Then, there are variations of each of these, but with moving bars.  They are attached to the frames at a pivot point, indicated by the red dot, that allows rotation and some flex in the harness.

[SLIDE: Medium-suspension options]

For medium-suspension designs, there is effectively only one solution on the market.  This is referred to as a “gooseneck bar” that goes underneath your arm before curving up close to your chest where the carabiner is positioned.  Then, it has a pivot point at the red dot where the bar can rotate for easy takeoff and maneuvering.  This is the most common suspension used with paramotors, and later we’ll discuss why.

[SLIDE: Low-suspension options]

For low-suspension systems, there are primarily two options: fixed bar and moving bar.   The fixed bar is a solid construction that’s attached directly to the frame, and the moving bar has a pivot point that can rotate around the red dot.  In truth, there is a third option that is more complicated and not common.  Consider this a teaser, and we’ll cover it in a separate part.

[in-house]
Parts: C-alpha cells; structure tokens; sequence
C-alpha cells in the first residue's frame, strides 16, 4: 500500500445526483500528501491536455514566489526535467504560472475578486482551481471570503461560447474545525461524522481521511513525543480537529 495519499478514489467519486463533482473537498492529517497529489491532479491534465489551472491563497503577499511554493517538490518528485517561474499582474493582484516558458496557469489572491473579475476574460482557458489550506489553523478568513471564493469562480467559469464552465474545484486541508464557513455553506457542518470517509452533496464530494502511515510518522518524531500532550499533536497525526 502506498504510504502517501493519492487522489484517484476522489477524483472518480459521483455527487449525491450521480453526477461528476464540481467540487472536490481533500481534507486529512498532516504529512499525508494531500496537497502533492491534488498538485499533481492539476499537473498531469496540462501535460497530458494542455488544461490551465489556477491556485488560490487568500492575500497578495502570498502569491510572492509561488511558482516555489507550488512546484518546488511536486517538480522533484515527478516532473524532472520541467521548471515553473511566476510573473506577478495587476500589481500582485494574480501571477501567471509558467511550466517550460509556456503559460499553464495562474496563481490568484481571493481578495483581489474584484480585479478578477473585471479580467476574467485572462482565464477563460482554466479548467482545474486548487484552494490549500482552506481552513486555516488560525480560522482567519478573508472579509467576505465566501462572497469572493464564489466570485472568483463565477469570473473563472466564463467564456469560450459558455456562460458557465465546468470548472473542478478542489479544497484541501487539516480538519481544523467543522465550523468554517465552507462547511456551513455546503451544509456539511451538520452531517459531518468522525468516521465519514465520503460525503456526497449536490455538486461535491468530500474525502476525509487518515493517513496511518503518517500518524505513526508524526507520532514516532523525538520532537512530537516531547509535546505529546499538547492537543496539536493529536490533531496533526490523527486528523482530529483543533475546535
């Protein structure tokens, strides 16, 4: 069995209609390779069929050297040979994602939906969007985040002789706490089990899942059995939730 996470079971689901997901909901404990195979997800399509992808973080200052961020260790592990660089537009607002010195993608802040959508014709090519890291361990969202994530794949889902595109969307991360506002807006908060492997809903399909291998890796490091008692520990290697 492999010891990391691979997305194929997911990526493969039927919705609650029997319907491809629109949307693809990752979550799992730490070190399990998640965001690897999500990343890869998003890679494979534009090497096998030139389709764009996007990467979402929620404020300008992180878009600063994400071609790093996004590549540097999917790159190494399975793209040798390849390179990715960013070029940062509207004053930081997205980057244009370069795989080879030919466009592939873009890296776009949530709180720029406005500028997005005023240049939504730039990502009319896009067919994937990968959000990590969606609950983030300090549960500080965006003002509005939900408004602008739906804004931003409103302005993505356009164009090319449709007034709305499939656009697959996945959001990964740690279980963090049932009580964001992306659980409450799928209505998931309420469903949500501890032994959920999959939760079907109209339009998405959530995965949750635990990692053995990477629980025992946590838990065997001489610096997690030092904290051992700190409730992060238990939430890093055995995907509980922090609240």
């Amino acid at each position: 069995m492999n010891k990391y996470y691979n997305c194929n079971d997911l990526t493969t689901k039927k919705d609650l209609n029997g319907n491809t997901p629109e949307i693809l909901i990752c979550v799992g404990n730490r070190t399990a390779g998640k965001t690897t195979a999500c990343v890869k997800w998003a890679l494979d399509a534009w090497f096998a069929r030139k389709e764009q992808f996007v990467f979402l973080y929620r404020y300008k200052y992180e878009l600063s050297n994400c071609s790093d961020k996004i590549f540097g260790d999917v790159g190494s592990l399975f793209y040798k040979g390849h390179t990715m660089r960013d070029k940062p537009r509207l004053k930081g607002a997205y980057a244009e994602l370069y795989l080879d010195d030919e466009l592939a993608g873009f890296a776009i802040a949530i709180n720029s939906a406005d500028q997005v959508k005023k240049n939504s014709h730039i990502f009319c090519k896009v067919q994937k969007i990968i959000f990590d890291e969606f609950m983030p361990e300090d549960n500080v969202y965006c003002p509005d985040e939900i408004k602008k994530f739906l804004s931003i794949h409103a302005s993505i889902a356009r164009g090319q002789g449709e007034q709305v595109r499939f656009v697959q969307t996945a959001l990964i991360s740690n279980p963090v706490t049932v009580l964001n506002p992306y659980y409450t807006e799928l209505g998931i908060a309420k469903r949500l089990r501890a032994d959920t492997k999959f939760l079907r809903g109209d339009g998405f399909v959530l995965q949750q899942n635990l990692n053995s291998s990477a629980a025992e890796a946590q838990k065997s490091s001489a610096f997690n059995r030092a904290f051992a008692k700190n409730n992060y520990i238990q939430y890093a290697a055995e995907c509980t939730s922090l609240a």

[SLIDE: Weight-shift vs. suspension options]

Let’s go through the full comparison of all suspension systems and how they affect weight-shift.  Remember that you can impart weight-shift in two ways.  The first is leg work or hip work, and the second is leaning over.  If your suspension system has a fixed bar, there is no flexibility in the frame to allow leg work to alter the carabiner positions relative to each other.  So, there is not much weight-shift you can do with just leg work.  This is true with any fixed-bar system, high or low. 

There is a lot more weight-shift authority with moving-bar systems when using leg work.  As you press one leg down and raise the other, you effectively lower one carabiner and raise the other and shift the loading on the glider.